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The Entrepreneurs Reconnecting People to Where Food Comes From

Learning about sustainability is important at every age. Entrepreneurs Nikhil Arora and Alejandro Velez want kids and families to understand where food comes from and how to grow it.

The two met as seniors at UC Berkeley where one business ethics class changed everything. Their professor mentioned, “Gourmet mushrooms can grow on spent coffee grounds.”

While both students were curious about sustainability, neither had been gardeners, or had a background in food or agriculture. After graduating from college, they turned down job offers and spent nine months testing their product. In time, they were able to grow oyster mushrooms repeatedly and then scale up the enterprise. 

They’re now full-time urban mushroom farmers in Oakland, California, and are focused on building their organic garden brand Back to the Roots for a new generation. It’s a certified B corporation, meaning they meet the highest standards of social and environmental impact. Whole Foods was their first partner.

“We just want to be with the brand that inspires curiosity,” Arora said.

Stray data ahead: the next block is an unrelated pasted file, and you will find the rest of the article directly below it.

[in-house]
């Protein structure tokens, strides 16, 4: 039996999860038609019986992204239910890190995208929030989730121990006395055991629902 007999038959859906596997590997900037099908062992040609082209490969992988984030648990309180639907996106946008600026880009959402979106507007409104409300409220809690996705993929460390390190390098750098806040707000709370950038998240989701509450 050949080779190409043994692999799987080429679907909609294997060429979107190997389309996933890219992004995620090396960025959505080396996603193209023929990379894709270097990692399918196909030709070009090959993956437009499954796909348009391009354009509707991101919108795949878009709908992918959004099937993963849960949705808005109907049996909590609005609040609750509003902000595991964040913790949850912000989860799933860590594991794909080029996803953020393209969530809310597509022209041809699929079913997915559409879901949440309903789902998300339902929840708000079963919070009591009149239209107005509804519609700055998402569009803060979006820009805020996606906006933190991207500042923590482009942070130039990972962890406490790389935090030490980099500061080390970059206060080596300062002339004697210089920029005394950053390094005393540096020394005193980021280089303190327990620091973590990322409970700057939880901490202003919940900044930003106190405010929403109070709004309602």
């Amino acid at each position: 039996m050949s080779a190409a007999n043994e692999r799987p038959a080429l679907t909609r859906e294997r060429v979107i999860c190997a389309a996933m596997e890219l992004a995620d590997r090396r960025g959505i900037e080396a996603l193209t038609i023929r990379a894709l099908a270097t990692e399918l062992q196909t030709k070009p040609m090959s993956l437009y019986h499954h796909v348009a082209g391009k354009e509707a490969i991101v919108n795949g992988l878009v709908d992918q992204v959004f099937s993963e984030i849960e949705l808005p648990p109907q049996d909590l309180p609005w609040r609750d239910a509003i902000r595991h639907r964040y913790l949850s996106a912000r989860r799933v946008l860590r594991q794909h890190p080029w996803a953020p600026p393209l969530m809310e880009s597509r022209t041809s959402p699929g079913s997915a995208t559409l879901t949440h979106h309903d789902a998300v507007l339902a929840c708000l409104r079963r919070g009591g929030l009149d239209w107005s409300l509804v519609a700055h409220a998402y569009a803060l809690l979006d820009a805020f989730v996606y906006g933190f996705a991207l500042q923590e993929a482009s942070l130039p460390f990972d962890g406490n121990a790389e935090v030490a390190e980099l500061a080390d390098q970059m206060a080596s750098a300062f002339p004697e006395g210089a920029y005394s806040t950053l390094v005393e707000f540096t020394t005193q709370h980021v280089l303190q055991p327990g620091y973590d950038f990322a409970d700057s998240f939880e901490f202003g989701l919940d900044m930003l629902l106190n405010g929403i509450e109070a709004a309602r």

Last year, Back to the Roots launched the first 100 percent USA-grown seed brand, which started at 100 Home Depot stores. Now the program is expanding nationwide, including at the home improvement retailer and 1000 grocery stores, including Albertsons and HEB.

“Sustainability starts off with being transparent,” said Arora, who encourages more brands to say where their seeds are from.


Even if you don’t have a backyard, you can still grow with Back to the Roots’ indoor gardening kits. From growing herbs and vegetables to flowers, gardeners young and old reap so much from the experience.

“Gardening especially with kids, it’s so much more than just the dirt or the seeds,” Arora said. “it’s kind of that whole experience, and I think that connection to the land and to food that comes from it,” Arora said.

While the pandemic has been challenging for their business model, it’s also been an opportunity.

“We saw a ton of enthusiasm and excitement actually with parents at home looking for ways to keep their kids’ hands and minds busy, and teachers looking for ways to kind of do fun curriculums via Zoom or they could show things growing,” he said. “And then just people at home rediscovering the joy that comes from gardening.”

Giving back

Through the  #GrowOneGiveOne campaign, in which a grower posts a picture on Facebook or Instagram of a Back to the Roots product they’ve grown, the company donates a gardening kit and curriculum to an elementary school classroom of the grower’s choice.

Arora says giving back is, “a huge part of our passion for what we do.”

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